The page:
02 Sep Want To Run Windows Apps On Your iPad? Parallels Access Has Just The Thing
If the apps available on the iPad just aren’t cutting it, making you long for your laptop, PC or Mac to get things done, Parallels has just the thing for you.
Well known in the tech world for bringing Windows apps to Macs, Parallels wants to bring your PC or Mac apps to your iPad. While there are a whole bunch of remote access apps on the market, allowing your iPad to remotely access and control your PC or Mac, Parallels takes a different approach with its Access app.
Unlike many of the other remote access apps available, instead of forcing users to try to mimic a mouse pointer on their iPad (which most computer programs were designed for), Access adapts the programs to the iPad’s interface, integrating natural gestures. It includes app launching, touch gestures, scrolling and text selection, so it doesn’t feel like you’re trying to fit a square in a circular hole.
Essentially, Parallels Access runs computer programs like iPad apps, in full screen and at the iPad’s resolution. However, thankfully it preserves the functionality and the ability to switch among open apps and windows on the computer, so you don’t have to sacrifice form for function.
How Does It Work?
The first step is to download the free app onto your iPad, as well as installing the companion utility on your Mac or PC, which will run in the background. When you open the app on your iPad, you’ll be prompted to select which computers are available for the iPad to remotely control. Once you’ve selected a computer, a secure, encrypted connection is established. If you’d prefer for the computer to be inaccessible to others while you’re connected to it, you can lock the computer and blank out its screen during the session.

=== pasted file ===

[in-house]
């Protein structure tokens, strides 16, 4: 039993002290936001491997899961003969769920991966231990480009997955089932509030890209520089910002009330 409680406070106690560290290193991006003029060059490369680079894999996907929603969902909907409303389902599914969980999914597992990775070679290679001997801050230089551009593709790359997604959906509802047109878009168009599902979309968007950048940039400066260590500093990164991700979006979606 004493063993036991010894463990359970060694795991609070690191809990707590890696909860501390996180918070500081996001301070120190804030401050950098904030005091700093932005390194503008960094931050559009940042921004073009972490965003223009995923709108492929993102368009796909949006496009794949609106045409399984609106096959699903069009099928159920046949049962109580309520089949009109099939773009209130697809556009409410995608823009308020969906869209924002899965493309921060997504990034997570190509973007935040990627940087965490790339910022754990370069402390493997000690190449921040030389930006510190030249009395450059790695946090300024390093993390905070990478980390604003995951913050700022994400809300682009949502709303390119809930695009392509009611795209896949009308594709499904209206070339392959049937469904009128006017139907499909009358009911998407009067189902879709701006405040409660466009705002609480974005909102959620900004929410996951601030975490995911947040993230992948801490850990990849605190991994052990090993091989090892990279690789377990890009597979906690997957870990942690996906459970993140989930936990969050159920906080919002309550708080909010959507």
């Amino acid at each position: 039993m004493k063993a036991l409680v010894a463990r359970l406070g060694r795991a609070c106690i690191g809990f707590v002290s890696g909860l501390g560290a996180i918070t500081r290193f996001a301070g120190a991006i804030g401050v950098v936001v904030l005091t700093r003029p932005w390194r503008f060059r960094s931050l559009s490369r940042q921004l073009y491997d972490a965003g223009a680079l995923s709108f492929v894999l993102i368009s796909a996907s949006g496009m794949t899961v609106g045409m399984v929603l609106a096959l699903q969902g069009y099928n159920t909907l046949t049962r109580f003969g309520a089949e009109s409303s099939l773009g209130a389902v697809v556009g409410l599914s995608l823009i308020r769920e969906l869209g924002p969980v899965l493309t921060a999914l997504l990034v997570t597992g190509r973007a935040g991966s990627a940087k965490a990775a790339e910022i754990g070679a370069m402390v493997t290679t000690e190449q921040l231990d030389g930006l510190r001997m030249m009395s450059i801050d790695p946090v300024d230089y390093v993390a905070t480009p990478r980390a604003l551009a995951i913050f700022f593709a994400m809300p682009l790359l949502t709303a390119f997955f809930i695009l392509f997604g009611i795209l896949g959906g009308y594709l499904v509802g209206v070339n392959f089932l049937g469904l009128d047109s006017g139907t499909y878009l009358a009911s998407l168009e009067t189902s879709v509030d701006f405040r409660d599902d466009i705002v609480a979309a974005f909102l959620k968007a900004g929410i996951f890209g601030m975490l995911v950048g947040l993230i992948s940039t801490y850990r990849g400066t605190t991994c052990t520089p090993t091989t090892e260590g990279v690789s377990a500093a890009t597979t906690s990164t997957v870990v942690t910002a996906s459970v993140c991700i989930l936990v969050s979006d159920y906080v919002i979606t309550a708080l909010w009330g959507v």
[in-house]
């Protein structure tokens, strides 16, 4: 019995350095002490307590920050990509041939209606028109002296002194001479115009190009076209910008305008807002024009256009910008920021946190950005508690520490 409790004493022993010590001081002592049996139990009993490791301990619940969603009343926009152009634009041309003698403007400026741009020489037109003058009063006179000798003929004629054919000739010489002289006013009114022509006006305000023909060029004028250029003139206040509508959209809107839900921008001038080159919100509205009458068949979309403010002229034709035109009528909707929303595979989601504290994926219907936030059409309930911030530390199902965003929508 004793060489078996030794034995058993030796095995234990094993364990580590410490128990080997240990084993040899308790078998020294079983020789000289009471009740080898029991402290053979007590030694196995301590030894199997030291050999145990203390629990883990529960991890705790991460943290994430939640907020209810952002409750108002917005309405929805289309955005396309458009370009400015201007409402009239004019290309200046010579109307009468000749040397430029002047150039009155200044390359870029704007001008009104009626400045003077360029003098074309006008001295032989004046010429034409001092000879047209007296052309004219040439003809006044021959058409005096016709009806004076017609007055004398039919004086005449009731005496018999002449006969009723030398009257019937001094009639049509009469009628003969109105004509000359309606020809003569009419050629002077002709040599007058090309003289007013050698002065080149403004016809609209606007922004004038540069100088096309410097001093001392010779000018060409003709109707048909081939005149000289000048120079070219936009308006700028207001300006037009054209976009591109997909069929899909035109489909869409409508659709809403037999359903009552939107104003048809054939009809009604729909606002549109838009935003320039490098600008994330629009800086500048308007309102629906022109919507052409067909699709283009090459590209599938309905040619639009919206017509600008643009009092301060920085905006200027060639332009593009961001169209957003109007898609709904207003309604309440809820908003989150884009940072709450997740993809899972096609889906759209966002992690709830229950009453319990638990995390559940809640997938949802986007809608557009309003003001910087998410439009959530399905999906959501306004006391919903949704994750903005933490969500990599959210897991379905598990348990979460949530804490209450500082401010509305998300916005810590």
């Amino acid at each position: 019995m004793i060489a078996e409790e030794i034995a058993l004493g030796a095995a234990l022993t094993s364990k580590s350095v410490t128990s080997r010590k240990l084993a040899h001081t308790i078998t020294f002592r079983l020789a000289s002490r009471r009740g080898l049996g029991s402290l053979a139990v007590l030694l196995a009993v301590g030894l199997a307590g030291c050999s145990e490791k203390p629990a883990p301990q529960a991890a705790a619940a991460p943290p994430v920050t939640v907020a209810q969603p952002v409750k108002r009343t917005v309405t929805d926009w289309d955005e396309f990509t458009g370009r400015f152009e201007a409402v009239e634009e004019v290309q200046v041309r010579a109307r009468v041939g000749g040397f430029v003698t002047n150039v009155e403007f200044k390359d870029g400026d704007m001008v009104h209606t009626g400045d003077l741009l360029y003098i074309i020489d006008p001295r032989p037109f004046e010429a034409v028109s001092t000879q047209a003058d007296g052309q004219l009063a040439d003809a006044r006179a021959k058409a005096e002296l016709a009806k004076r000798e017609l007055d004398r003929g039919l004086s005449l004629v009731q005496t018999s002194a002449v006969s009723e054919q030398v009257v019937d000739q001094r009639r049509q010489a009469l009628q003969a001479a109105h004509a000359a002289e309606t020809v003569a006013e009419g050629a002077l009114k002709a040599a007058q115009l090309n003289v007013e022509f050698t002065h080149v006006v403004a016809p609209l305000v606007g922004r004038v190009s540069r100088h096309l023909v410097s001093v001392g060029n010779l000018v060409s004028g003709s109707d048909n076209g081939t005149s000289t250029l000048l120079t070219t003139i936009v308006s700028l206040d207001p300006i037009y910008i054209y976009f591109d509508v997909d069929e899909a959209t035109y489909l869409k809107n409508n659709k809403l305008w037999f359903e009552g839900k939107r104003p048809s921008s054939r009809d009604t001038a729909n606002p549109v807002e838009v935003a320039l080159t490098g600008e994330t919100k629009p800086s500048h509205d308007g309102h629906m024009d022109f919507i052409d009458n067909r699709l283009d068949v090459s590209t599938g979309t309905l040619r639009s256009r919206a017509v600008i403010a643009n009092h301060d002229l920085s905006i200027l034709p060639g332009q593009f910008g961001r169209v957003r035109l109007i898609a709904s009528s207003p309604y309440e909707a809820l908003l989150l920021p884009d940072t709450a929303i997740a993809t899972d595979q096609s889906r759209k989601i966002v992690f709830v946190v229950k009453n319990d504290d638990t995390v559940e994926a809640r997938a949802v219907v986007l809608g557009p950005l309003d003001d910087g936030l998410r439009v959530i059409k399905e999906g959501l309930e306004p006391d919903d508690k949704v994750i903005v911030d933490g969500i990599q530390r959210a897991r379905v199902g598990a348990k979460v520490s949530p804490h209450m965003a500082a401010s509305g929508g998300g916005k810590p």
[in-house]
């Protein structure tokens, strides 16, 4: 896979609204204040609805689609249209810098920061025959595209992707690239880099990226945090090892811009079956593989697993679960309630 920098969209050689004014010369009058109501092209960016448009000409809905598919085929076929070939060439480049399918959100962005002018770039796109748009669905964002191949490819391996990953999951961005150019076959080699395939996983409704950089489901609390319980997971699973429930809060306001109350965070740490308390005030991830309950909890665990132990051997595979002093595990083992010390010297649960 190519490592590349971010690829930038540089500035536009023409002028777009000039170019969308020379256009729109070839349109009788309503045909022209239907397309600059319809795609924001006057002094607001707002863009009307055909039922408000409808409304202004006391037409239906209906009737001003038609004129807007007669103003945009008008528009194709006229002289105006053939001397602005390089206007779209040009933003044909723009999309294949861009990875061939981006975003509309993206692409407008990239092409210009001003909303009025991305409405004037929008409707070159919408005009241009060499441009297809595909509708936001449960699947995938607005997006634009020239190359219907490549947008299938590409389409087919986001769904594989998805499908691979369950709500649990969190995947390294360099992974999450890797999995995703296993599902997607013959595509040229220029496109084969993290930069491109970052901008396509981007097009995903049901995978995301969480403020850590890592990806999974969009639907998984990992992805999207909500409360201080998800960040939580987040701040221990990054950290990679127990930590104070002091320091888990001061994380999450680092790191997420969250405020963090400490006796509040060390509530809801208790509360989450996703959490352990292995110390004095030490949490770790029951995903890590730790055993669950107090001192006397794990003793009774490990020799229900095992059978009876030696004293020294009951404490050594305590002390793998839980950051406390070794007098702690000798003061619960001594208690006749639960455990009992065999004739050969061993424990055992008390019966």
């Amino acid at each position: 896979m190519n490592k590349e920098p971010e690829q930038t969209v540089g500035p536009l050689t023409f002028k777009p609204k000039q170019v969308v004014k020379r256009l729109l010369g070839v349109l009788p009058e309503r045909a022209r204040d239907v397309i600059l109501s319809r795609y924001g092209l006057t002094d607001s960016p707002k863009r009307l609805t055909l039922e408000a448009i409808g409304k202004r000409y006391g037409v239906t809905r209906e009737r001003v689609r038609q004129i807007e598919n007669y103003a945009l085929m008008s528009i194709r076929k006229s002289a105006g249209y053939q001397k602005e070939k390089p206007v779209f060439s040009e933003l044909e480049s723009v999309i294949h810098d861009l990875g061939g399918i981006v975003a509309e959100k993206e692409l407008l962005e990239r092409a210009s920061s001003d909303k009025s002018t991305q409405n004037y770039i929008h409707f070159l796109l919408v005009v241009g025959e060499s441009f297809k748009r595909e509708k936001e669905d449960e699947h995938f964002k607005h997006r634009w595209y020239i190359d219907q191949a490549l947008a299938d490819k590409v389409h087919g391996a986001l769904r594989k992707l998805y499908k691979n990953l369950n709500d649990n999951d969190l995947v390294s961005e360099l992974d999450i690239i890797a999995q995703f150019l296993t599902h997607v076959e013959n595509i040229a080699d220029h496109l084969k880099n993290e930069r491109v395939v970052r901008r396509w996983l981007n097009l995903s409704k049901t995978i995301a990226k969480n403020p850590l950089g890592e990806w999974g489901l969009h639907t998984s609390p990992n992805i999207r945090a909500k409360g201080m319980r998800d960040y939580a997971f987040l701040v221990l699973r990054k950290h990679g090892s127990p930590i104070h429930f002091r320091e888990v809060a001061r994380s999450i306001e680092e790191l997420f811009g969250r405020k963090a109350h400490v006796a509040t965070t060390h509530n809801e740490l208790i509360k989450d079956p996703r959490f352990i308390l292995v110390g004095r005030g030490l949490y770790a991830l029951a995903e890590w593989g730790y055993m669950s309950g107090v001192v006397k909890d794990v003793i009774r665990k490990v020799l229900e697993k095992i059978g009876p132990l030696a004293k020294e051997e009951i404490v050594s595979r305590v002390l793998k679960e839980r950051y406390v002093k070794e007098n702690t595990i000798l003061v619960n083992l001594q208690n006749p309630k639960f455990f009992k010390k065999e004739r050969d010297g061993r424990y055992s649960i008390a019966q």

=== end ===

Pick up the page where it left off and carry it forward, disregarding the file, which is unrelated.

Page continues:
Once you’ve got access to the computer from your iPad, you’ll notice that instead of a normal computer desktop, you’ll see a launcher screen where the apps on your Mac or PC are displayed like large iPad app icons. This makes it so much easier to open the desired apps as you don’t have to be as precise with your taps. You do have the option to add or remove app icons as well.
When you tap on an icon, it will open up in full screen, adjusted to meet the resolution of the iPad’s screen. You’ll also see a small toolbar at the edge of the screen (which you can move or hide), which gives you a few navigation options. It can take you back to the Launcher, bring up a bar at the bottom that lets you switch among apps and windows (sort of like the multitasking feature already on the iPad) or bring up the iPad virtual keyboard.
You’ll notice, however, that Access modifies the iPad’s virtual keyboard slightly, by adding special keys that are usually not on the iPad, but that are used on computers. These special keys include Escape, Tab, function leys, Control, Alt, arrow keys and the Windows Key on PCs or the Command key on Macs. When you select text, it uses the iPad’s standard selection handles and the standard black control bar for functions like copying and pasting.
As mentioned previously, it doesn’t force you to modify how you use the iPad to mimic the PC. The app modifies small toolbar icons, so that it’s easier to open even if you don’t tap them precisely. It also allows users to use touch gestures and taps to interact with the computer apps, such as two-finger taps functioning as the clicking on the right button on a mouse and dragging and dropping.
Making use of the embedded microphone in the iPad, you can also dictate text into a program on the remote computer, doing away with the need to type. This is great for those wanting to record their ideas and thoughts on the go as they happen.
Despite these great features, some users may find the $80 fee per computer per year a bit too hefty. There is a two- week free trial for those using Macs and a 90 day trial for those using Windows PCs (as compatibility with Windows is still in Beta at the moment). Another potential downfall, is that the app does not support direct file transfer between the computer and your iPad just yet, but it is a work in progress. If you do want to get a file from your PC onto your iPad there is a work around, in which you open up your email on the computer and send it to yourself on your iPad. You could even make use of a cloud storage app like Dropbox or Google Drive for the file transfer.
If you’re after a desktop experience on a tablet that doesn’t sacrifice functionality, despite the hefty price Parallels Access is one of the best virtualisation apps for the iPad out.
Do you find remote control apps for the iPad useful? Let us know in the comments below!